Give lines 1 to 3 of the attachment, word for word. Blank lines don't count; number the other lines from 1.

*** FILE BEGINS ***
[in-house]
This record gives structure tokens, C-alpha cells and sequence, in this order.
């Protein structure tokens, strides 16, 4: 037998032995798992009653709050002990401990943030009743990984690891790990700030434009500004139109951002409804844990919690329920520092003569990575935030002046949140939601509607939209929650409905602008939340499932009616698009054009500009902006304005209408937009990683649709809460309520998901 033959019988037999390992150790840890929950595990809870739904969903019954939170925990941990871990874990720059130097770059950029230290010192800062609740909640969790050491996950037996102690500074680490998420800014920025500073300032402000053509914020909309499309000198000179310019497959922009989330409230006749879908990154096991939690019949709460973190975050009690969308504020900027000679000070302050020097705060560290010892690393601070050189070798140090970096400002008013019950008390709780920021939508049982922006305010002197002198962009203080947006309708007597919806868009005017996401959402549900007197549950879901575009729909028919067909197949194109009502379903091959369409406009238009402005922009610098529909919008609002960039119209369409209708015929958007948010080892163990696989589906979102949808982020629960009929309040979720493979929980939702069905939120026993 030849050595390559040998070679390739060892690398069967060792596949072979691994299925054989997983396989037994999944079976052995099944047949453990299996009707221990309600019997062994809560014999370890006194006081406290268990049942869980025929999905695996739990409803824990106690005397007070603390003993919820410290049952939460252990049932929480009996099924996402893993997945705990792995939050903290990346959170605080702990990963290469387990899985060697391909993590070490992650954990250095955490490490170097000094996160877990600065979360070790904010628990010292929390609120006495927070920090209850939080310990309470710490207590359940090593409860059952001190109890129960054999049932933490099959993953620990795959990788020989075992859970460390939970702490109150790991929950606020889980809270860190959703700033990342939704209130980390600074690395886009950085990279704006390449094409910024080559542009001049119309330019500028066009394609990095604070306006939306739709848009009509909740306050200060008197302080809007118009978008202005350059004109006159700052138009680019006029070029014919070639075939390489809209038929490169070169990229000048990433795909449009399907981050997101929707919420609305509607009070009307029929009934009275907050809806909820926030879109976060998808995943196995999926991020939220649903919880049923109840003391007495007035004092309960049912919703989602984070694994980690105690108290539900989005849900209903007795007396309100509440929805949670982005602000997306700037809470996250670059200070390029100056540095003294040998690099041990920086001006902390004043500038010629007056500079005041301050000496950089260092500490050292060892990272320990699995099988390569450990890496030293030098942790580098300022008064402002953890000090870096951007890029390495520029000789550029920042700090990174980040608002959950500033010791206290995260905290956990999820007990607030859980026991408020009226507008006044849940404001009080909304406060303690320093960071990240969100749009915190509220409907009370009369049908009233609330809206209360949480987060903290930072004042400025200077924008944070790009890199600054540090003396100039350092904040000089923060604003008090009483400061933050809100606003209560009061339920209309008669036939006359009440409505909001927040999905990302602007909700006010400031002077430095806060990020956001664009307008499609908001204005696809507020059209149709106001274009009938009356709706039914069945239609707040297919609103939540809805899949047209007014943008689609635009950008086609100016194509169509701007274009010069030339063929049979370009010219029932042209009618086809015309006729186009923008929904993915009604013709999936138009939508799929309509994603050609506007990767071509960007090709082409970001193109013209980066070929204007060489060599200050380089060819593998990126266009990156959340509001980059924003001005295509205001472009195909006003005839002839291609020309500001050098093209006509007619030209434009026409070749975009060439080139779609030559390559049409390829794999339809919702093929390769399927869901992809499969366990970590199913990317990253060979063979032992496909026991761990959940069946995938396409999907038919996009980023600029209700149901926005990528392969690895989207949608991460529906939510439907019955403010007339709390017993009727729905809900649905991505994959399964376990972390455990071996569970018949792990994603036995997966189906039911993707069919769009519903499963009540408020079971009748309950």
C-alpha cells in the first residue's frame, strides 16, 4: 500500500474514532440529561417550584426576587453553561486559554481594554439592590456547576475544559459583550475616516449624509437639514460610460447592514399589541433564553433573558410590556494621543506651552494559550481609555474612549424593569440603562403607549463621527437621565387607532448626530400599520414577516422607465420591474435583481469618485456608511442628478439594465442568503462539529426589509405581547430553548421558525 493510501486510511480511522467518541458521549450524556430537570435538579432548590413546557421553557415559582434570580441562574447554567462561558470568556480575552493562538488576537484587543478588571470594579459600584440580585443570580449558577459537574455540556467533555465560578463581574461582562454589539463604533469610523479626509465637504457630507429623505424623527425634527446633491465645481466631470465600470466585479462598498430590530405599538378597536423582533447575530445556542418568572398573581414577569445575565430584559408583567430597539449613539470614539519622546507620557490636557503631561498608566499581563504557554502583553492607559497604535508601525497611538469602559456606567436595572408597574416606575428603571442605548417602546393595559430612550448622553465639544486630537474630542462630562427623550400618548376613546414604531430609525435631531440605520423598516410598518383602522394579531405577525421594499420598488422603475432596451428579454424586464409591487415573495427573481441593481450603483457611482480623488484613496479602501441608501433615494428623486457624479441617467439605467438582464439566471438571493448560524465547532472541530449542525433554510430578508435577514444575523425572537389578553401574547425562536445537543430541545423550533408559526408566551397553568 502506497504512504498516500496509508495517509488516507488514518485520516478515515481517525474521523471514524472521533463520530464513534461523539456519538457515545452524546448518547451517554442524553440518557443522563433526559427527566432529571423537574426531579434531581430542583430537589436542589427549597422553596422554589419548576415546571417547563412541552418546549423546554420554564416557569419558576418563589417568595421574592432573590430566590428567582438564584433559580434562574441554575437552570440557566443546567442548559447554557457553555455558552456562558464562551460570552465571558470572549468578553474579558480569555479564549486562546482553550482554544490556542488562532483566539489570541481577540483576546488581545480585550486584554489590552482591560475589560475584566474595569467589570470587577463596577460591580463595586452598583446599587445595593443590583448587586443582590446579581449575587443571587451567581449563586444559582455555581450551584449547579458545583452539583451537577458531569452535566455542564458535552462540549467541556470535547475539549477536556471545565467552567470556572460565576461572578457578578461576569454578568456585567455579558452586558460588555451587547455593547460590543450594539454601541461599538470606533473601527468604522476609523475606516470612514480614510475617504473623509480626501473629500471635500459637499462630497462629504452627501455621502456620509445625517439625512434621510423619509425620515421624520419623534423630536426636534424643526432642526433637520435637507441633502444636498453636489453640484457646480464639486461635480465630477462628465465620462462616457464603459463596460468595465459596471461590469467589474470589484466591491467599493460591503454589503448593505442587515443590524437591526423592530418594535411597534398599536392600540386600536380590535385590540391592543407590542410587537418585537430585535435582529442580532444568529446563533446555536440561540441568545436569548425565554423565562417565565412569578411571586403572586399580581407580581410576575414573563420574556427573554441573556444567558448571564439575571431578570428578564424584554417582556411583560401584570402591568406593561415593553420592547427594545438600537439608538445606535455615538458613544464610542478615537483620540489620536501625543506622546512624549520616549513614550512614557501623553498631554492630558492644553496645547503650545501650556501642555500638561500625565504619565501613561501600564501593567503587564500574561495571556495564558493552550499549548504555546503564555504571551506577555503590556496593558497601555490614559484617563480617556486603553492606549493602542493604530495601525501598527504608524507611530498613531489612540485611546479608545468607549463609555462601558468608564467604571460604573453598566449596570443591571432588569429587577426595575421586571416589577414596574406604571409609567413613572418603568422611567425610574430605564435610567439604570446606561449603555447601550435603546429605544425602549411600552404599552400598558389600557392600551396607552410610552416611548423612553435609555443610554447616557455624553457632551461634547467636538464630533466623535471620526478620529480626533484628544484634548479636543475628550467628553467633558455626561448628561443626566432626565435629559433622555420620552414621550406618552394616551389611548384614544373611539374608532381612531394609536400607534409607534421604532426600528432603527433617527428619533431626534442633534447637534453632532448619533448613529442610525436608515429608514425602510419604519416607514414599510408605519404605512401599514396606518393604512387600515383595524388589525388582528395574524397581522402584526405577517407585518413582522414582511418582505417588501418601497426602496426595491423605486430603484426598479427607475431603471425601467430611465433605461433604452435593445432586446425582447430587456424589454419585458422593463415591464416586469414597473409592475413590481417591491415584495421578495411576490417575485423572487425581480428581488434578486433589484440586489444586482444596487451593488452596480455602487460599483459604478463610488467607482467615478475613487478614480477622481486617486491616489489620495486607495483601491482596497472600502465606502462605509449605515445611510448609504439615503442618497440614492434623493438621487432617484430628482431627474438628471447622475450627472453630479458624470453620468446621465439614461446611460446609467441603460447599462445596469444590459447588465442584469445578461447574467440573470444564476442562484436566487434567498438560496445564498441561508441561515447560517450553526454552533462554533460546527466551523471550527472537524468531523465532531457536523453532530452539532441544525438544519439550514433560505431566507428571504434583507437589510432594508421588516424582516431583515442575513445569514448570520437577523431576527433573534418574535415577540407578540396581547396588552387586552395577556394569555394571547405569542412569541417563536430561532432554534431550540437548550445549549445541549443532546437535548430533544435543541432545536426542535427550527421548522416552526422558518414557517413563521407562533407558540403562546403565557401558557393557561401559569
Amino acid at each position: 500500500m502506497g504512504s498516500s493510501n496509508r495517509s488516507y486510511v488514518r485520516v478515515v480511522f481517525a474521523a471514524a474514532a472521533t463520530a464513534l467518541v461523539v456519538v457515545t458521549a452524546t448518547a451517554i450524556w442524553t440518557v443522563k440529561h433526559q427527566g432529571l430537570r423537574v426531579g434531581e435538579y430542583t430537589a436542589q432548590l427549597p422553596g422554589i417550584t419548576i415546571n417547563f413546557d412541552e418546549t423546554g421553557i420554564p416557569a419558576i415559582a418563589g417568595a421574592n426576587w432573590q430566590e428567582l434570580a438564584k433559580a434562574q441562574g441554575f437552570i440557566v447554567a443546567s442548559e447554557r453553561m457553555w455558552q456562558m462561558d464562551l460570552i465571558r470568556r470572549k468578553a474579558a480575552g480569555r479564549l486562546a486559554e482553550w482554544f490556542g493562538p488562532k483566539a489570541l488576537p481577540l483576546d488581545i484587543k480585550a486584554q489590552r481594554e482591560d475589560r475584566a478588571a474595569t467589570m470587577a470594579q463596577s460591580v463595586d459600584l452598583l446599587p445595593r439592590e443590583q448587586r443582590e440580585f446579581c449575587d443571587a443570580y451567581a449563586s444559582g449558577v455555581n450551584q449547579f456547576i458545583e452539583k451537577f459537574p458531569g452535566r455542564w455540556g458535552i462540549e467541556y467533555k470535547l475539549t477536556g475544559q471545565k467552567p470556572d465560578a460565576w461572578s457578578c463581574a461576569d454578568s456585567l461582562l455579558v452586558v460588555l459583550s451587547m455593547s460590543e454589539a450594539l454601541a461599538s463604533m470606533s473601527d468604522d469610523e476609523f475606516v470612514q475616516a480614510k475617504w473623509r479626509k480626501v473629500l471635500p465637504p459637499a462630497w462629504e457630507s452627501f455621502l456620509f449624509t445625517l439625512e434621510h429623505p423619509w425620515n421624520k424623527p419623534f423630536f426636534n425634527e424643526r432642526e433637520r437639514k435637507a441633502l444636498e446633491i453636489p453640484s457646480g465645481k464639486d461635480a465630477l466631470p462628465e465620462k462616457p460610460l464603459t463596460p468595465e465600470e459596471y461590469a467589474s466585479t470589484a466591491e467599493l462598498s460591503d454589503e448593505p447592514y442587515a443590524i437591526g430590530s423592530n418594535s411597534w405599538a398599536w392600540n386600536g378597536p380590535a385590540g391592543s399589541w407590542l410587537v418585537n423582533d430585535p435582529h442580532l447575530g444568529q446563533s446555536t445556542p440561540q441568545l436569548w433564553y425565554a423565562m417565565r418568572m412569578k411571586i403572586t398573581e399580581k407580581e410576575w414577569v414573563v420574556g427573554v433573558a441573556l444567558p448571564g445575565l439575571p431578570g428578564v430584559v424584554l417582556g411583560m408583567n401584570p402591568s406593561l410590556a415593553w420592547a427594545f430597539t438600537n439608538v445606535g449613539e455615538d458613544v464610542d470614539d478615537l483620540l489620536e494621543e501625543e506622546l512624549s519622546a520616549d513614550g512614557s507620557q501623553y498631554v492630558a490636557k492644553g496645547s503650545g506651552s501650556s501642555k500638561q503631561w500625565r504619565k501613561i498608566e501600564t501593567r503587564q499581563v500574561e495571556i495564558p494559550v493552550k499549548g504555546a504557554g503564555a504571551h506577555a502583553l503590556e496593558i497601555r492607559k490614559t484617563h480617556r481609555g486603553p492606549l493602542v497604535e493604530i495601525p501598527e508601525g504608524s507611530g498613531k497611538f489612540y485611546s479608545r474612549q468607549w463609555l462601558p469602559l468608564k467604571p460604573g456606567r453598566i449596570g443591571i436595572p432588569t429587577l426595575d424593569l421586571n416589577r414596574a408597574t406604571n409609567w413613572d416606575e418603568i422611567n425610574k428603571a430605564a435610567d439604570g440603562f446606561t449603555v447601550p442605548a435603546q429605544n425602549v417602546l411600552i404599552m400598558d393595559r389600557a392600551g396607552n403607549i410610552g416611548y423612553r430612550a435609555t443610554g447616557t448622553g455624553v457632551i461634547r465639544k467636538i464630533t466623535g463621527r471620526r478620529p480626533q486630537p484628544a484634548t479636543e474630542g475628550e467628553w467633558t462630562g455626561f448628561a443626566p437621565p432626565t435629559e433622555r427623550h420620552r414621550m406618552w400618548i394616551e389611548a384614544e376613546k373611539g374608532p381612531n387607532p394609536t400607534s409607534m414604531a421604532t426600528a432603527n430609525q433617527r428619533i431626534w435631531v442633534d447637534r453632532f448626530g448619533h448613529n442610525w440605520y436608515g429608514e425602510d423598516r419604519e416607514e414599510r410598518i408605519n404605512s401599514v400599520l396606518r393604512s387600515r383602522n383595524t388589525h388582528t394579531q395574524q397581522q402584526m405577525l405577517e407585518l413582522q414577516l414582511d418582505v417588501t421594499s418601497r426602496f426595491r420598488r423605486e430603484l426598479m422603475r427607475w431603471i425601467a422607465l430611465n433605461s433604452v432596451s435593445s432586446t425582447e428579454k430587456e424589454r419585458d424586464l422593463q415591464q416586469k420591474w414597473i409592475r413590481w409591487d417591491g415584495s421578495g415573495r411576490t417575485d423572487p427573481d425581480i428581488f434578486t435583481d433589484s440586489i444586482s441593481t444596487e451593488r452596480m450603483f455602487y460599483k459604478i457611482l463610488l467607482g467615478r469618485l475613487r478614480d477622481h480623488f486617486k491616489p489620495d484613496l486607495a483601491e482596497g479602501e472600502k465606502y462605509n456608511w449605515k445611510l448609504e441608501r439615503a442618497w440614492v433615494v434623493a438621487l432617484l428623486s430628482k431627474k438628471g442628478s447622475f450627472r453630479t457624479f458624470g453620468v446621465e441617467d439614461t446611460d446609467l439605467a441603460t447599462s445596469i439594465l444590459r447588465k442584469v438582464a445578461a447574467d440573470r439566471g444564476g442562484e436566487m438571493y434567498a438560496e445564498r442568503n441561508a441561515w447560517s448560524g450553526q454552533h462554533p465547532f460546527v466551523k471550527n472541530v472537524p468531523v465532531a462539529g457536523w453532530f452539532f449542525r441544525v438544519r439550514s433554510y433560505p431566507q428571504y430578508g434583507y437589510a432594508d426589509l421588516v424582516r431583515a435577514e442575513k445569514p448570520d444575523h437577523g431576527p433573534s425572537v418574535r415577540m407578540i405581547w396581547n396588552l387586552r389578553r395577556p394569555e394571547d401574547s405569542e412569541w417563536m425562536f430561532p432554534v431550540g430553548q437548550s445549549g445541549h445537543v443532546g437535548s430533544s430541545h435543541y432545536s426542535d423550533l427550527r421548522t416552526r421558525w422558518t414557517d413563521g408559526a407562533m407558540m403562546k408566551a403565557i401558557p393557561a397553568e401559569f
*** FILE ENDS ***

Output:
[in-house]
This record gives structure tokens, C-alpha cells and sequence, in this order.
């Protein structure tokens, strides 16, 4: 037998032995798992009653709050002990401990943030009743990984690891790990700030434009500004139109951002409804844990919690329920520092003569990575935030002046949140939601509607939209929650409905602008939340499932009616698009054009500009902006304005209408937009990683649709809460309520998901 033959019988037999390992150790840890929950595990809870739904969903019954939170925990941990871990874990720059130097770059950029230290010192800062609740909640969790050491996950037996102690500074680490998420800014920025500073300032402000053509914020909309499309000198000179310019497959922009989330409230006749879908990154096991939690019949709460973190975050009690969308504020900027000679000070302050020097705060560290010892690393601070050189070798140090970096400002008013019950008390709780920021939508049982922006305010002197002198962009203080947006309708007597919806868009005017996401959402549900007197549950879901575009729909028919067909197949194109009502379903091959369409406009238009402005922009610098529909919008609002960039119209369409209708015929958007948010080892163990696989589906979102949808982020629960009929309040979720493979929980939702069905939120026993 030849050595390559040998070679390739060892690398069967060792596949072979691994299925054989997983396989037994999944079976052995099944047949453990299996009707221990309600019997062994809560014999370890006194006081406290268990049942869980025929999905695996739990409803824990106690005397007070603390003993919820410290049952939460252990049932929480009996099924996402893993997945705990792995939050903290990346959170605080702990990963290469387990899985060697391909993590070490992650954990250095955490490490170097000094996160877990600065979360070790904010628990010292929390609120006495927070920090209850939080310990309470710490207590359940090593409860059952001190109890129960054999049932933490099959993953620990795959990788020989075992859970460390939970702490109150790991929950606020889980809270860190959703700033990342939704209130980390600074690395886009950085990279704006390449094409910024080559542009001049119309330019500028066009394609990095604070306006939306739709848009009509909740306050200060008197302080809007118009978008202005350059004109006159700052138009680019006029070029014919070639075939390489809209038929490169070169990229000048990433795909449009399907981050997101929707919420609305509607009070009307029929009934009275907050809806909820926030879109976060998808995943196995999926991020939220649903919880049923109840003391007495007035004092309960049912919703989602984070694994980690105690108290539900989005849900209903007795007396309100509440929805949670982005602000997306700037809470996250670059200070390029100056540095003294040998690099041990920086001006902390004043500038010629007056500079005041301050000496950089260092500490050292060892990272320990699995099988390569450990890496030293030098942790580098300022008064402002953890000090870096951007890029390495520029000789550029920042700090990174980040608002959950500033010791206290995260905290956990999820007990607030859980026991408020009226507008006044849940404001009080909304406060303690320093960071990240969100749009915190509220409907009370009369049908009233609330809206209360949480987060903290930072004042400025200077924008944070790009890199600054540090003396100039350092904040000089923060604003008090009483400061933050809100606003209560009061339920209309008669036939006359009440409505909001927040999905990302602007909700006010400031002077430095806060990020956001664009307008499609908001204005696809507020059209149709106001274009009938009356709706039914069945239609707040297919609103939540809805899949047209007014943008689609635009950008086609100016194509169509701007274009010069030339063929049979370009010219029932042209009618086809015309006729186009923008929904993915009604013709999936138009939508799929309509994603050609506007990767071509960007090709082409970001193109013209980066070929204007060489060599200050380089060819593998990126266009990156959340509001980059924003001005295509205001472009195909006003005839002839291609020309500001050098093209006509007619030209434009026409070749975009060439080139779609030559390559049409390829794999339809919702093929390769399927869901992809499969366990970590199913990317990253060979063979032992496909026991761990959940069946995938396409999907038919996009980023600029209700149901926005990528392969690895989207949608991460529906939510439907019955403010007339709390017993009727729905809900649905991505994959399964376990972390455990071996569970018949792990994603036995997966189906039911993707069919769009519903499963009540408020079971009748309950």